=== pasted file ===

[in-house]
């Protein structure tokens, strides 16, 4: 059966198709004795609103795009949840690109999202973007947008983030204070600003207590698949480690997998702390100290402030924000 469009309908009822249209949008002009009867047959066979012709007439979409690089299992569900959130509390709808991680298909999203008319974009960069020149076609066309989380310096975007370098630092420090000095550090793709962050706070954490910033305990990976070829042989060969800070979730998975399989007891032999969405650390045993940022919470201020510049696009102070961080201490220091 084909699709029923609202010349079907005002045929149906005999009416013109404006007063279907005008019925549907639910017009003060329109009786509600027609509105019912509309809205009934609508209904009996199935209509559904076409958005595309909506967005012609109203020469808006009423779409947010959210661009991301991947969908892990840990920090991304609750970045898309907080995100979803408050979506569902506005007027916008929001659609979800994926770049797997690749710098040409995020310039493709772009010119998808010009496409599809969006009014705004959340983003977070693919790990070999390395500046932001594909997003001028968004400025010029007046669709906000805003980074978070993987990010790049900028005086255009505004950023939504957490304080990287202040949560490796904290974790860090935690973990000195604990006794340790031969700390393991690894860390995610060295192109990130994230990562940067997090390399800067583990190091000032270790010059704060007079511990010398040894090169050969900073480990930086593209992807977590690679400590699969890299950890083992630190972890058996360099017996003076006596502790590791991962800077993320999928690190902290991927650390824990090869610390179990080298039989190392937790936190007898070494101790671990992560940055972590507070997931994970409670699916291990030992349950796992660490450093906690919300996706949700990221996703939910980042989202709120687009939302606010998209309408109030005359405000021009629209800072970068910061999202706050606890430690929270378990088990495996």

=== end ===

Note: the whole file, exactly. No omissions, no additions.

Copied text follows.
[in-house]
């Protein structure tokens, strides 16, 4: 059966198709004795609103795009949840690109999202973007947008983030204070600003207590698949480690997998702390100290402030924000 469009309908009822249209949008002009009867047959066979012709007439979409690089299992569900959130509390709808991680298909999203008319974009960069020149076609066309989380310096975007370098630092420090000095550090793709962050706070954490910033305990990976070829042989060969800070979730998975399989007891032999969405650390045993940022919470201020510049696009102070961080201490220091 084909699709029923609202010349079907005002045929149906005999009416013109404006007063279907005008019925549907639910017009003060329109009786509600027609509105019912509309809205009934609508209904009996199935209509559904076409958005595309909506967005012609109203020469808006009423779409947010959210661009991301991947969908892990840990920090991304609750970045898309907080995100979803408050979506569902506005007027916008929001659609979800994926770049797997690749710098040409995020310039493709772009010119998808010009496409599809969006009014705004959340983003977070693919790990070999390395500046932001594909997003001028968004400025010029007046669709906000805003980074978070993987990010790049900028005086255009505004950023939504957490304080990287202040949560490796904290974790860090935690973990000195604990006794340790031969700390393991690894860390995610060295192109990130994230990562940067997090390399800067583990190091000032270790010059704060007079511990010398040894090169050969900073480990930086593209992807977590690679400590699969890299950890083992630190972890058996360099017996003076006596502790590791991962800077993320999928690190902290991927650390824990090869610390179990080298039989190392937790936190007898070494101790671990992560940055972590507070997931994970409670699916291990030992349950796992660490450093906690919300996706949700990221996703939910980042989202709120687009939302606010998209309408109030005359405000021009629209800072970068910061999202706050606890430690929270378990088990495996």